Definition of wreathe in English:

wreathe

Line breaks: wreathe
Pronunciation: /riːð
 
/

verb

[with object]
1Cover, surround, or encircle: he sits wreathed in smoke
More example sentences
  • Madeira's is a mountainous interior, mysteriously wreathed by a cover of clouds.
  • Holmes was sitting wreathed in tobacco smoke and looked up.
  • Instead, Jones was wreathed in smiles which gave way to a brief cry as she stopped in front of her mother, also Marion, and other members of the family who had travelled to Sydney.
Synonyms
1.1 [with object and adverbial of direction] literary Twist or entwine (something flexible) round or over something: shall I once more wreathe my arms about Antonio’s neck?
More example sentences
  • One plant had wreathed itself round a statue of Vertumnus, which was thus quite veiled and shrouded in a drapery of hanging foliage, so happily arranged that it might have served a sculptor for a study.
  • Dried flowers wreathed around a small silver-hilted dagger carved into the shape of a dragon, and several tarot cards showed their faces next to it.
  • She climbed upon its back, wreathing flowers around its horns.
1.2 [no object, with adverbial of direction] (Especially of smoke) move with a curling motion: he watched the smoke wreathe into the night air
More example sentences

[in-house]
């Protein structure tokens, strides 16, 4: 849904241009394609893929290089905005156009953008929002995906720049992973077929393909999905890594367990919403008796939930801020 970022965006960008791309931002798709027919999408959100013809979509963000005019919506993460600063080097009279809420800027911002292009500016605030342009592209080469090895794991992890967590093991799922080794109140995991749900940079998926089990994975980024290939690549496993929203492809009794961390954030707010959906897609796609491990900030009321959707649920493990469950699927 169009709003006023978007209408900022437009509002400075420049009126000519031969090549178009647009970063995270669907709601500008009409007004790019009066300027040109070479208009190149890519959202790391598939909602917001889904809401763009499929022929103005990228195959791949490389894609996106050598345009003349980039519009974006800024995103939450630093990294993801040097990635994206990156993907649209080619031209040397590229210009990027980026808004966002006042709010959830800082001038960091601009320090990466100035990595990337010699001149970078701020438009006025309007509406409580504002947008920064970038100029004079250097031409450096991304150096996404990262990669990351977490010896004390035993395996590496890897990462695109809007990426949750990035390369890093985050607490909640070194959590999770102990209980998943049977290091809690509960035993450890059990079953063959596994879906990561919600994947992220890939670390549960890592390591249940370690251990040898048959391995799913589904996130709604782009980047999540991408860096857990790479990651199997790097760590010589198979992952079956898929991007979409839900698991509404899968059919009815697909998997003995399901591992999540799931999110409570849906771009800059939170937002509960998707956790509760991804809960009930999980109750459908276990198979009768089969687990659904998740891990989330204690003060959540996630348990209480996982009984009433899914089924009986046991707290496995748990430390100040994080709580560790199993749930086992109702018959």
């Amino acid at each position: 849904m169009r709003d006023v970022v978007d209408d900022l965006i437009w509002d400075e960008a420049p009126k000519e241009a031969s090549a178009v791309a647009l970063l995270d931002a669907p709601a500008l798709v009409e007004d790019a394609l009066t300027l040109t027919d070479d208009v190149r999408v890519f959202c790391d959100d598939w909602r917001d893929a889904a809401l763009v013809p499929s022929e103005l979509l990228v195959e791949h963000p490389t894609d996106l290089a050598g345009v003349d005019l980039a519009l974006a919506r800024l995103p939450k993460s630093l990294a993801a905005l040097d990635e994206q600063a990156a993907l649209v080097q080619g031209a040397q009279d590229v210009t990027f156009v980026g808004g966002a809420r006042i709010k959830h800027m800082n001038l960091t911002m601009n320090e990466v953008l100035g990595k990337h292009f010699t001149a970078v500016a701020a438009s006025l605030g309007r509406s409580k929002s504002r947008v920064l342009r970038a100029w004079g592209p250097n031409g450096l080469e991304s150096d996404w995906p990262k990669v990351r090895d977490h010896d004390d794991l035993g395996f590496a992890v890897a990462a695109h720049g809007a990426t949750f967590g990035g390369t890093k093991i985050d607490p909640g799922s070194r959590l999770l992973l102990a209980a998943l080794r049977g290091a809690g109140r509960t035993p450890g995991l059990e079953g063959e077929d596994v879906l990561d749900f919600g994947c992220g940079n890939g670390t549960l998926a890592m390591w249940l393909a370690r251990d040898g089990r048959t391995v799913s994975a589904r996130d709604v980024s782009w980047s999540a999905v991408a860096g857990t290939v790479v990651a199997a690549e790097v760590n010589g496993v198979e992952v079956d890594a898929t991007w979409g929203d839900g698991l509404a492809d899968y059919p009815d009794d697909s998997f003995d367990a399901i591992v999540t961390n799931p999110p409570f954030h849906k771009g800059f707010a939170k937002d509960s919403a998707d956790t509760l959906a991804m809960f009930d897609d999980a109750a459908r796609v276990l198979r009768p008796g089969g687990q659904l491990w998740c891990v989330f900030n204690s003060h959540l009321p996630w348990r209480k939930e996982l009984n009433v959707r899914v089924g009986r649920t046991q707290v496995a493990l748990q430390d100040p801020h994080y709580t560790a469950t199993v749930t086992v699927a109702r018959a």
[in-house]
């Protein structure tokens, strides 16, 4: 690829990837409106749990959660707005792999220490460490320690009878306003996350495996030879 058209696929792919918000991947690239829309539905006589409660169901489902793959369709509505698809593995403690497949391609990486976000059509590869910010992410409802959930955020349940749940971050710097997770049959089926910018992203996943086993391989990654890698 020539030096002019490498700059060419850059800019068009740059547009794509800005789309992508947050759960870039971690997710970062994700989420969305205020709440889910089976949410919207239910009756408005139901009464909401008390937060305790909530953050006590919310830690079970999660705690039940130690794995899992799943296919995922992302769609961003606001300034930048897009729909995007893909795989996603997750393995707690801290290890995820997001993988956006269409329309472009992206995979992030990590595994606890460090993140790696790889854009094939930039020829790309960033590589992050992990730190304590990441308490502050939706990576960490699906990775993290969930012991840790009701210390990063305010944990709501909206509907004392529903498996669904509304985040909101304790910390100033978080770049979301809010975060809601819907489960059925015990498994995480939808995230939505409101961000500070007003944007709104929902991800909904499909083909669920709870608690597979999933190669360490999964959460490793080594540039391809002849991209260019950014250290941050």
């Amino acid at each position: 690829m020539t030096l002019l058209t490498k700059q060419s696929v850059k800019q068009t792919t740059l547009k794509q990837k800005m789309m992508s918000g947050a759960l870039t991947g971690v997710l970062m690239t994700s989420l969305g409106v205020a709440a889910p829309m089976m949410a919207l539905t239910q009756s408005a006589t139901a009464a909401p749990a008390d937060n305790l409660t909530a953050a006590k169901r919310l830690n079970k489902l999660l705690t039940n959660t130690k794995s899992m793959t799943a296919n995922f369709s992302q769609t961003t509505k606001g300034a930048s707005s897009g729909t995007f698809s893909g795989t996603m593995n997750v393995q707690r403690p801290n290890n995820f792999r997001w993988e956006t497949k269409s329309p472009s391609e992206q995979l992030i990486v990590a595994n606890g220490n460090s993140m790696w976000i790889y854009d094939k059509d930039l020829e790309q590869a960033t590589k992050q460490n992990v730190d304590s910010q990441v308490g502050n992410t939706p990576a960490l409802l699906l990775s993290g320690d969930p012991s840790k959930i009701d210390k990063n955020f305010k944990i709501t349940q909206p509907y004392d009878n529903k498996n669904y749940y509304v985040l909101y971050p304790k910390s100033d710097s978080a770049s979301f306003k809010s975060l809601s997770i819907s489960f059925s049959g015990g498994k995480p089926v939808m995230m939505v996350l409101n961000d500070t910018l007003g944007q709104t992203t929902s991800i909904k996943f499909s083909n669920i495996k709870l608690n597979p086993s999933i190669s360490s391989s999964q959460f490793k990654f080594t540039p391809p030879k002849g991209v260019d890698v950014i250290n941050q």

• When she looked at the fire, it was blurred, and the smoke wreathed lazily; she stared intently at that smoke, pretending she could see each and every particle, that she was as small as they were.
  • Her voice chilled him farther than her hands did, hissing like dried ice and dying smoke as it wreathed over his head and sucked into his mouth and clung damp to his lungs.
  • We headed back along Lake Cuber as cloud came wreathing among the mountain tops, bringing with it fierce rain.
Synonyms
2Form (flowers, leaves, or stems) into a wreath.
More example sentences
  • In a bower in the Duke of Normandy’s garden at Bayeux Princess Adela and her maidens are singing and wreathing flowers.
  • In the boughs of the trees more cupids are wreathing flowers and fruit.

Origin

mid 16th century: partly a back-formation from archaic wrethen, past participle of writhe, reinforced by wreath.

Phrases

be wreathed in smiles

Be smiling broadly: his tanned face was wreathed in smiles
More example sentences
  • At the checkout, there was an Asian girl wreathed in smiles.
  • The world's second richest man is wreathed in smiles.
  • Reid's face wreathed in smiles at this morning's meeting.

Definition of wreathe in:

Get more from Oxford Dictionaries

Subscribe to remove adverts and access premium resources

Word of the day apposite
Pronunciation: ˈapəzɪt
adjective
apt in the circumstances or relation to something